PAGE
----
Scammers have plenty of tools, often using sophisticated methods to steal hard-earned cash. But while some scammers are daring enough to call victims directly, others prefer a more hands-off approach.
One type of scam that’s getting more popular is malicious text messages. By tricking victims into clicking links sent through text or email, thieves can get their hands on personal and financial details that help them swindle you out of money.
Now, a clever scheme is making the rounds where scammers impersonate the U.S. Postal Service (USPS). Keep reading for details on this dangerous scam and a few ways to avoid falling victim.
Here’s the backstory
Kim recently received a text message that started with “USPS Postal Service,” which immediately grabbed her attention.
The text was seemingly helpful, telling her to ensure the USPS had the correct delivery address. A follow-up message contains a shortened link that looks like the tracking page for a package. The message is very convincing and looks official. So many people won’t think twice about clicking the link.
But do NOT click the link! It’s a scam.
The USPS recently warned about smishing text messages being sent to unsuspecting victims. Smishing is a form of phishing where criminals send texts or emails hoping to trick you into clicking a malicious link. But if you do, you’ll be handing over personal information that could lead to fraud or financial ruin.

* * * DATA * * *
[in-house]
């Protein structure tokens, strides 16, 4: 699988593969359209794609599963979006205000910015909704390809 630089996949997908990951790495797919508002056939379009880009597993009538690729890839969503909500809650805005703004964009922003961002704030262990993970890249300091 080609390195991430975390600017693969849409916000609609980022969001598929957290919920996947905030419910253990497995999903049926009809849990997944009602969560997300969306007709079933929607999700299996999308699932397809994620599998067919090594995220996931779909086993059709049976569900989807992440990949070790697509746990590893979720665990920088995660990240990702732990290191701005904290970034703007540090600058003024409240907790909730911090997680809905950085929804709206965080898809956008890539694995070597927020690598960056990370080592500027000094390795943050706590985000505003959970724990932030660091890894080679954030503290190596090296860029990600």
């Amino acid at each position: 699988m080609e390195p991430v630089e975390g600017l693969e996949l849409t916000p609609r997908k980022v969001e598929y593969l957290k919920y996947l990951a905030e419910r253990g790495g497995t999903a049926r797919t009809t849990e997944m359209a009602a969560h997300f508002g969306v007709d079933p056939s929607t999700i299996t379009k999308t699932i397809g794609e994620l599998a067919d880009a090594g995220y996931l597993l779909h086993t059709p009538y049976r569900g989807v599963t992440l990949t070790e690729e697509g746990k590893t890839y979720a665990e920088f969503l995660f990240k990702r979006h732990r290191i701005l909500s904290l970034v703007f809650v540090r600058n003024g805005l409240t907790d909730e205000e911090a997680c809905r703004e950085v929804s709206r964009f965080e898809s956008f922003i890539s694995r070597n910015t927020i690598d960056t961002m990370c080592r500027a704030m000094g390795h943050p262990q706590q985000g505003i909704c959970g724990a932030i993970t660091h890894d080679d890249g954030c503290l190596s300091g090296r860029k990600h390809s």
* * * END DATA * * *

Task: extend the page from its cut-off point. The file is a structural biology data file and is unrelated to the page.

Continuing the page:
Smishing texts are being sent to people across the U.S. claiming to be from the USPS.
According to the USPS warning, “The criminals want to receive personally identifiable information (PII) about the victim such as account usernames and passwords, Social Security number, date of birth, credit and debit card numbers, personal identification numbers (PINs), or other sensitive information. This information is used to carry out other crimes, such as financial fraud.”
In the latest round of smishing texts, criminals ask the recipient to click a link to verify their delivery address for a package. As you probably know, USPS offers a package tracking service, so this wouldn’t seem out of the ordinary.
But if you never signed up for a USPS tracking request for a specific package, don’t click the link! Sometimes you don’t even have to enter personal details for them to be stolen. Sophisticated software allows cybercriminals to grab details stored on your phone.
What you can do about it
The United States Postal Inspection Service (USPIS) previously warned about similar scams. The scam asks you to check or verify your current address for delivery, but while everything seems above board, the link leads to a malicious site that captures your login details.
Criminals then use your details to reroute packages to them.
“The Postal Service offers tools to track specific packages, but customers are required to either register online, or initiate a text message, and provide a tracking number,” the USPIS explains in a blog post.
Here are other ways that you can stay safe:
- Remember that the USPS will not send you a package tracking text message or email without you first requesting the service. Also, an official tracking message will not contain a link. So if you didn’t initiate a tracking request for a specific package directly from USPS and it has a link, don’t click on it.
- Never give out personal information if you don’t know the sender of a text or email or can’t verify their identity. Criminals only need your name, email address and telephone number to rip you off.
- Don’t click on links or attachments you receive in unsolicited texts or emails.
- If you need to track a package or change your delivery address, navigate to the USPS website through your browser without following links in unsolicited messages.
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